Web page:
Midnight in Paris

I watched Woody Allen’s movie Midnight in Paris for the second time this weekend. I’ve been a fan of Allen’s movies for as long as I can remember–I think because he has a way of showing the absurd (the “what people are really thinking”) in just about anything. My favorite line comes from his movie Hannah and Her Sisters. As Woody’s character, Mickey, grapples with the meaning of life and death, he explores some of the great thinkers.  Noting that Nietzsche believed that we are destined to live the same life over and over again until we get it right, Mickey comments “Great. I’ll have to sit through the Ice Capades again.” Failure and boredom.

Midnight in Paris is an exploration in time travel.  The main character, an American writer named Gil, goes to Paris with his fiance and happens upon a way–at midnight each night–to escape to Paris in the roaring 20’s. He meets Hemingway, Stein, Fitzgerald, Dali, Eliot, Picasso and a host of other authors, artists and philosophers. Traveling to the past enables Gil to see the present more clearly, to determine what he wants out of life and to recognize the people who have his best interests at heart.

Many years ago while living in Germany, I traveled to Paris for the weekend. It was one of the least fulfilling trips I’ve ever taken. While the paintings at the Louvre and the grounds at Versailles were magnificant, the city somehow seemed stuffy to me. I couldn’t wait to board the plane back to Frankfurt.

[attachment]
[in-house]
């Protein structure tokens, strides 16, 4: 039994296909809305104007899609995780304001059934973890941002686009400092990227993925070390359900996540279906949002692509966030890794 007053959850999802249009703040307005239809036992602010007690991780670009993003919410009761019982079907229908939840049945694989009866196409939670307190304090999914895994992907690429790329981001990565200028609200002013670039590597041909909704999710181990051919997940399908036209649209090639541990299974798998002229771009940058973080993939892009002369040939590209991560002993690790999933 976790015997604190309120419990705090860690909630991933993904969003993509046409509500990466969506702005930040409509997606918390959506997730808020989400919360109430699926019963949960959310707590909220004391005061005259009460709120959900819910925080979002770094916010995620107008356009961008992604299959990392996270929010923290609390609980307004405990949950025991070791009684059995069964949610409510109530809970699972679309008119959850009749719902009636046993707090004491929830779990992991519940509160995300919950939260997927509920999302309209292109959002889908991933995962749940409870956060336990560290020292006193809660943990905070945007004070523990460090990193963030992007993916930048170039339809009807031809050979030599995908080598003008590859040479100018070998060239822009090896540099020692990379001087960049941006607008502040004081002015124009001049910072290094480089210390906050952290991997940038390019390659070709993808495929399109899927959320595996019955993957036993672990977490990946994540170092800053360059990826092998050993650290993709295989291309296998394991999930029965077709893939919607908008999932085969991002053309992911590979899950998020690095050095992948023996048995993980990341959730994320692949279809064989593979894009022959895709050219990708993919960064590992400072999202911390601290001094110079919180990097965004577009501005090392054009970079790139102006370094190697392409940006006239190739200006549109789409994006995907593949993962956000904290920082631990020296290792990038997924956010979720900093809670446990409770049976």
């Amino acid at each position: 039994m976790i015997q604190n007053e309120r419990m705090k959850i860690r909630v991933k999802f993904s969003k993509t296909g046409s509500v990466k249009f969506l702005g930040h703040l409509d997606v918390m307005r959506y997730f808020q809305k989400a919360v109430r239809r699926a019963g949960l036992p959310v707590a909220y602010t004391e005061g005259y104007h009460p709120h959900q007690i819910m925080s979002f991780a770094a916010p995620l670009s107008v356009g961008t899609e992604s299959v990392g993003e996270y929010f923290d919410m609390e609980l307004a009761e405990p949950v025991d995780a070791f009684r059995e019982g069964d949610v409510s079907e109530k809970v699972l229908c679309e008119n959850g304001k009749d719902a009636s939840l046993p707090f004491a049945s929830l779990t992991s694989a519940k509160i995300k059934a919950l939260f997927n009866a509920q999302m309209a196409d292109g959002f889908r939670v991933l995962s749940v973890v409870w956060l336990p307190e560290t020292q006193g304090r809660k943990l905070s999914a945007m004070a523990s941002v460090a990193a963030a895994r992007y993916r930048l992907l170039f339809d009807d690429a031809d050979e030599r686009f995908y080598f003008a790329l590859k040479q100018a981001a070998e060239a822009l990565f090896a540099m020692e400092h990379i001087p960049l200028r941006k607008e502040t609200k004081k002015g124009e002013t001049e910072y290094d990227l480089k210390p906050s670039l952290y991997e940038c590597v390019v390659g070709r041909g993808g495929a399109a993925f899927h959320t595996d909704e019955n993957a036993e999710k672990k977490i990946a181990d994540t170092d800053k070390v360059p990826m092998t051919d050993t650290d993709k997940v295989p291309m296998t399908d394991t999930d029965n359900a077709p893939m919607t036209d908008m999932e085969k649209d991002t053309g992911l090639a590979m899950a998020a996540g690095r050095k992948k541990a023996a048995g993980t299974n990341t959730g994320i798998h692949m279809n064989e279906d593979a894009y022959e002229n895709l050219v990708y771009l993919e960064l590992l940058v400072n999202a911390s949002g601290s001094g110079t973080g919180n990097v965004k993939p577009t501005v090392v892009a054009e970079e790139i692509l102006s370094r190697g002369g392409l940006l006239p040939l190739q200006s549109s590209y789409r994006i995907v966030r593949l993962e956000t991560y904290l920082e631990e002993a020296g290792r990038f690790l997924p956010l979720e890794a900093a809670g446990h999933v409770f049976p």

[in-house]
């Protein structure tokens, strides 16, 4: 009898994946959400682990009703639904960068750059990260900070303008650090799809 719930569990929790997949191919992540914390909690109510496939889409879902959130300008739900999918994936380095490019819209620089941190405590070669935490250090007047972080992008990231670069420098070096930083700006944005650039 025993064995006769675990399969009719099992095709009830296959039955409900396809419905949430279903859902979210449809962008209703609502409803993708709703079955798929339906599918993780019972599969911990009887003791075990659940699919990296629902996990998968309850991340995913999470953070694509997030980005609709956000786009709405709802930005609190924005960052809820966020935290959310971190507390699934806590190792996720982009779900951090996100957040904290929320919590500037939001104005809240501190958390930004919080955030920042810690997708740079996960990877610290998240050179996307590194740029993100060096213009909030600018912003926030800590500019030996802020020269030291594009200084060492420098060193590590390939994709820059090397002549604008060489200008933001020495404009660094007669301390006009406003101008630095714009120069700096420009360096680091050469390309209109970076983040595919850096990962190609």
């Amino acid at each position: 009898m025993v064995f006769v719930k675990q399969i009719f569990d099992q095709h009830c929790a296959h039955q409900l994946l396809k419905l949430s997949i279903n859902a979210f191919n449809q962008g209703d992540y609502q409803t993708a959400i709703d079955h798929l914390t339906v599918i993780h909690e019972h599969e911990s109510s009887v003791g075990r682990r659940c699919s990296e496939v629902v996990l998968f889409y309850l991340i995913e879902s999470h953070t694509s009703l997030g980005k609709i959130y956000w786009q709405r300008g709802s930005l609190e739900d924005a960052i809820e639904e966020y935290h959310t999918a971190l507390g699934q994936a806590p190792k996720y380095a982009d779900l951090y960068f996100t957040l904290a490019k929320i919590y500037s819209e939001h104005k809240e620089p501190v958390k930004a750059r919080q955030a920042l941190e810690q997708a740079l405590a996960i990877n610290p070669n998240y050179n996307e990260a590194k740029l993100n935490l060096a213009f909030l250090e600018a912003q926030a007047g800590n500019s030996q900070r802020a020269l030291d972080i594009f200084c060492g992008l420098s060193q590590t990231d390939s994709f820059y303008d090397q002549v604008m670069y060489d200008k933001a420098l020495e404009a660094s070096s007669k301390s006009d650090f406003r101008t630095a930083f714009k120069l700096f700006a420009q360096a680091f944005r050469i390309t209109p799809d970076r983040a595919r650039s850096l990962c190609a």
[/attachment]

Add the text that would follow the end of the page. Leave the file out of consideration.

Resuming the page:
Watching Allen’s film, though, made me yearn a bit to try the city again. Maybe years out, with more savvy and experience under my belt, I could enjoy what Paris has to offer.

Advertisements

One thought on “Midnight in Paris

Leave a Reply

Fill in your details below or click an icon to log in:

WordPress.com Logo

You are commenting using your WordPress.com account. Log Out / Change )

Twitter picture

You are commenting using your Twitter account. Log Out / Change )

Facebook photo

You are commenting using your Facebook account. Log Out / Change )

Google+ photo

You are commenting using your Google+ account. Log Out / Change )

Connecting to %s